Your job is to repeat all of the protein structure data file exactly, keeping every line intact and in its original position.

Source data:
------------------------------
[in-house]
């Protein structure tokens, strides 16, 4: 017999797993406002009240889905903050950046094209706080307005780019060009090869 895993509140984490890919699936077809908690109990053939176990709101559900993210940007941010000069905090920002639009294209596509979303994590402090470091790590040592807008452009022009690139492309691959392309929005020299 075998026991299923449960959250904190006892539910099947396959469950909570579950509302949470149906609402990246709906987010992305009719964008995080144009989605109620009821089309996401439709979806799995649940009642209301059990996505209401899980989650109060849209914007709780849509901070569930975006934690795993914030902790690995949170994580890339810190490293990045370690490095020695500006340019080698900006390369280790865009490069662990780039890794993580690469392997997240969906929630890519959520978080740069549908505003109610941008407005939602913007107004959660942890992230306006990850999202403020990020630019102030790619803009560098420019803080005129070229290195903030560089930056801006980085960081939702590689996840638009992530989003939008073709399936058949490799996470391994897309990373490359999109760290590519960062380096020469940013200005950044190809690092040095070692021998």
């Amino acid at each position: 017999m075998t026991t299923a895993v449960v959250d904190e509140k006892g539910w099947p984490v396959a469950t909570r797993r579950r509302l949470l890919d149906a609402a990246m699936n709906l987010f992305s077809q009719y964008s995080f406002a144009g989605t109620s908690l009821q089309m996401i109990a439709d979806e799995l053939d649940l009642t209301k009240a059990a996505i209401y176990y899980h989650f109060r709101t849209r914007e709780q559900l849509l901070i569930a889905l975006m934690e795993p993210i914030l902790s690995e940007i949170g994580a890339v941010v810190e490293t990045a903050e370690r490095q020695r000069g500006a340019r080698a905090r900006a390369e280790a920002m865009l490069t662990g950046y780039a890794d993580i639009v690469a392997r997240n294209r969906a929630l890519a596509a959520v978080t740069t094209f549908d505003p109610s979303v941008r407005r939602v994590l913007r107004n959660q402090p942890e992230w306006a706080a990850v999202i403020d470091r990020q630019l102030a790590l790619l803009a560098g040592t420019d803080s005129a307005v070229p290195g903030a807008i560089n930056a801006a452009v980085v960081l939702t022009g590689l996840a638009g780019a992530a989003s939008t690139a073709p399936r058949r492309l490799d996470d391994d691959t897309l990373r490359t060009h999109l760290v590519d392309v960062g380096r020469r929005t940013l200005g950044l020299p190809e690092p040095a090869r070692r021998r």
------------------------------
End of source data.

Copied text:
[in-house]
């Protein structure tokens, strides 16, 4: 017999797993406002009240889905903050950046094209706080307005780019060009090869 895993509140984490890919699936077809908690109990053939176990709101559900993210940007941010000069905090920002639009294209596509979303994590402090470091790590040592807008452009022009690139492309691959392309929005020299 075998026991299923449960959250904190006892539910099947396959469950909570579950509302949470149906609402990246709906987010992305009719964008995080144009989605109620009821089309996401439709979806799995649940009642209301059990996505209401899980989650109060849209914007709780849509901070569930975006934690795993914030902790690995949170994580890339810190490293990045370690490095020695500006340019080698900006390369280790865009490069662990780039890794993580690469392997997240969906929630890519959520978080740069549908505003109610941008407005939602913007107004959660942890992230306006990850999202403020990020630019102030790619803009560098420019803080005129070229290195903030560089930056801006980085960081939702590689996840638009992530989003939008073709399936058949490799996470391994897309990373490359999109760290590519960062380096020469940013200005950044190809690092040095070692021998």
């Amino acid at each position: 017999m075998t026991t299923a895993v449960v959250d904190e509140k006892g539910w099947p984490v396959a469950t909570r797993r579950r509302l949470l890919d149906a609402a990246m699936n709906l987010f992305s077809q009719y964008s995080f406002a144009g989605t109620s908690l009821q089309m996401i109990a439709d979806e799995l053939d649940l009642t209301k009240a059990a996505i209401y176990y899980h989650f109060r709101t849209r914007e709780q559900l849509l901070i569930a889905l975006m934690e795993p993210i914030l902790s690995e940007i949170g994580a890339v941010v810190e490293t990045a903050e370690r490095q020695r000069g500006a340019r080698a905090r900006a390369e280790a920002m865009l490069t662990g950046y780039a890794d993580i639009v690469a392997r997240n294209r969906a929630l890519a596509a959520v978080t740069t094209f549908d505003p109610s979303v941008r407005r939602v994590l913007r107004n959660q402090p942890e992230w306006a706080a990850v999202i403020d470091r990020q630019l102030a790590l790619l803009a560098g040592t420019d803080s005129a307005v070229p290195g903030a807008i560089n930056a801006a452009v980085v960081l939702t022009g590689l996840a638009g780019a992530a989003s939008t690139a073709p399936r058949r492309l490799d996470d391994d691959t897309l990373r490359t060009h999109l760290v590519d392309v960062g380096r020469r929005t940013l200005g950044l020299p190809e690092p040095a090869r070692r021998r």